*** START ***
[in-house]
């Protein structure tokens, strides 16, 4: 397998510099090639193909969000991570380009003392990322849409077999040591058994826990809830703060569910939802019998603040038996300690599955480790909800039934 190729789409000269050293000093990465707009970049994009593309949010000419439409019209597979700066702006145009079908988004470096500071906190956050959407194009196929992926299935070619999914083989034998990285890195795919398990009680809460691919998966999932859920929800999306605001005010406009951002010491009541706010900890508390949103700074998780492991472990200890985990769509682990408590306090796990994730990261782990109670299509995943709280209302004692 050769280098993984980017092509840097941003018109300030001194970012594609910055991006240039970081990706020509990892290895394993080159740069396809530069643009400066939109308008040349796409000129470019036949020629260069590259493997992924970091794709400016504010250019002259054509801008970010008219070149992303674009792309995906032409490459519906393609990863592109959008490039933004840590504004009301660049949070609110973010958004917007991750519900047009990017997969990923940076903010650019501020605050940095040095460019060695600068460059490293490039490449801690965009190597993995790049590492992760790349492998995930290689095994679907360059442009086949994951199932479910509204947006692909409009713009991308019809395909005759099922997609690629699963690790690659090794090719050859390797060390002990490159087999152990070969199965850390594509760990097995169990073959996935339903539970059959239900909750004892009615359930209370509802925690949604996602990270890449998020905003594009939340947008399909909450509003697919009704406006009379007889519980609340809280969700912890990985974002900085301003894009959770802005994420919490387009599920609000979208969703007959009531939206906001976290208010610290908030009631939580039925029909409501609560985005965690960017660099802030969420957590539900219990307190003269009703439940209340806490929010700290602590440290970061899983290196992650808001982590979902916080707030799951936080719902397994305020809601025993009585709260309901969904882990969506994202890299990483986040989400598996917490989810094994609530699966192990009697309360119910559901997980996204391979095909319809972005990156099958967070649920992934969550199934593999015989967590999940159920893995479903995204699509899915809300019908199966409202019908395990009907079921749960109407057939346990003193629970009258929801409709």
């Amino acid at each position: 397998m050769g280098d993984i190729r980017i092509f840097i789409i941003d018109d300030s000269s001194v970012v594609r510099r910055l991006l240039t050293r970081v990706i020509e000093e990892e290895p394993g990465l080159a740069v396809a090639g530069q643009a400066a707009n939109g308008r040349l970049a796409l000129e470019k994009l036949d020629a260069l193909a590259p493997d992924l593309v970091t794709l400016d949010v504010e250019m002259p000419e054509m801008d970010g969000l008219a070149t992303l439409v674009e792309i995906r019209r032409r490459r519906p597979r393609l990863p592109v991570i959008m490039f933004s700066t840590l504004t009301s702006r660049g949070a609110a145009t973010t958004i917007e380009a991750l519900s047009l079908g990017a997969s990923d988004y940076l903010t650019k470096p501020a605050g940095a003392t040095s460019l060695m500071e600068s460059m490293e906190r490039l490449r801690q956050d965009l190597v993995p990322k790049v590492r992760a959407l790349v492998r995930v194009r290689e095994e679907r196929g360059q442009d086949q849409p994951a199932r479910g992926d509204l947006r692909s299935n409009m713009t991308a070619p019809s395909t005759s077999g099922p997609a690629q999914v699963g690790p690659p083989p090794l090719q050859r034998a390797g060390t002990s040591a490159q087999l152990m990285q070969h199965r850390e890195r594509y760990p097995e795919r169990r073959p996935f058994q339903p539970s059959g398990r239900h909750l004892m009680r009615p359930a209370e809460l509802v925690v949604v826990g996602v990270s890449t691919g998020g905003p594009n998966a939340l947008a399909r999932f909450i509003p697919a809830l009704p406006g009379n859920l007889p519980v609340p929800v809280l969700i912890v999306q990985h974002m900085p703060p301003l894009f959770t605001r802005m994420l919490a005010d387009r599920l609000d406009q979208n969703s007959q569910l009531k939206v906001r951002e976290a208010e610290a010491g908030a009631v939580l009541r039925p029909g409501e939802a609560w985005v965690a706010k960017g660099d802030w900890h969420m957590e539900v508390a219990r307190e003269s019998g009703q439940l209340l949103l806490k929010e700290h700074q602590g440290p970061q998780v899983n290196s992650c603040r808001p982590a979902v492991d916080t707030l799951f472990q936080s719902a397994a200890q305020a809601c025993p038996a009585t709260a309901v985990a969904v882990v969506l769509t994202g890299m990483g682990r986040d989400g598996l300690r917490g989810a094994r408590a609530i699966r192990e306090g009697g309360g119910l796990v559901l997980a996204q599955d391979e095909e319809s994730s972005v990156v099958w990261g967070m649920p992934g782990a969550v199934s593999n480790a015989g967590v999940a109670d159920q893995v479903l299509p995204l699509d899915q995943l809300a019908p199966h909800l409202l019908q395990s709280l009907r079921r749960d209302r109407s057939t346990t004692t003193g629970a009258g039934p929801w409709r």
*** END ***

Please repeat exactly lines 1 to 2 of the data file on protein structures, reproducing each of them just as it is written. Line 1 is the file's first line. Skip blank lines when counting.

[in-house]
């Protein structure tokens, strides 16, 4: 397998510099090639193909969000991570380009003392990322849409077999040591058994826990809830703060569910939802019998603040038996300690599955480790909800039934 190729789409000269050293000093990465707009970049994009593309949010000419439409019209597979700066702006145009079908988004470096500071906190956050959407194009196929992926299935070619999914083989034998990285890195795919398990009680809460691919998966999932859920929800999306605001005010406009951002010491009541706010900890508390949103700074998780492991472990200890985990769509682990408590306090796990994730990261782990109670299509995943709280209302004692 050769280098993984980017092509840097941003018109300030001194970012594609910055991006240039970081990706020509990892290895394993080159740069396809530069643009400066939109308008040349796409000129470019036949020629260069590259493997992924970091794709400016504010250019002259054509801008970010008219070149992303674009792309995906032409490459519906393609990863592109959008490039933004840590504004009301660049949070609110973010958004917007991750519900047009990017997969990923940076903010650019501020605050940095040095460019060695600068460059490293490039490449801690965009190597993995790049590492992760790349492998995930290689095994679907360059442009086949994951199932479910509204947006692909409009713009991308019809395909005759099922997609690629699963690790690659090794090719050859390797060390002990490159087999152990070969199965850390594509760990097995169990073959996935339903539970059959239900909750004892009615359930209370509802925690949604996602990270890449998020905003594009939340947008399909909450509003697919009704406006009379007889519980609340809280969700912890990985974002900085301003894009959770802005994420919490387009599920609000979208969703007959009531939206906001976290208010610290908030009631939580039925029909409501609560985005965690960017660099802030969420957590539900219990307190003269009703439940209340806490929010700290602590440290970061899983290196992650808001982590979902916080707030799951936080719902397994305020809601025993009585709260309901969904882990969506994202890299990483986040989400598996917490989810094994609530699966192990009697309360119910559901997980996204391979095909319809972005990156099958967070649920992934969550199934593999015989967590999940159920893995479903995204699509899915809300019908199966409202019908395990009907079921749960109407057939346990003193629970009258929801409709």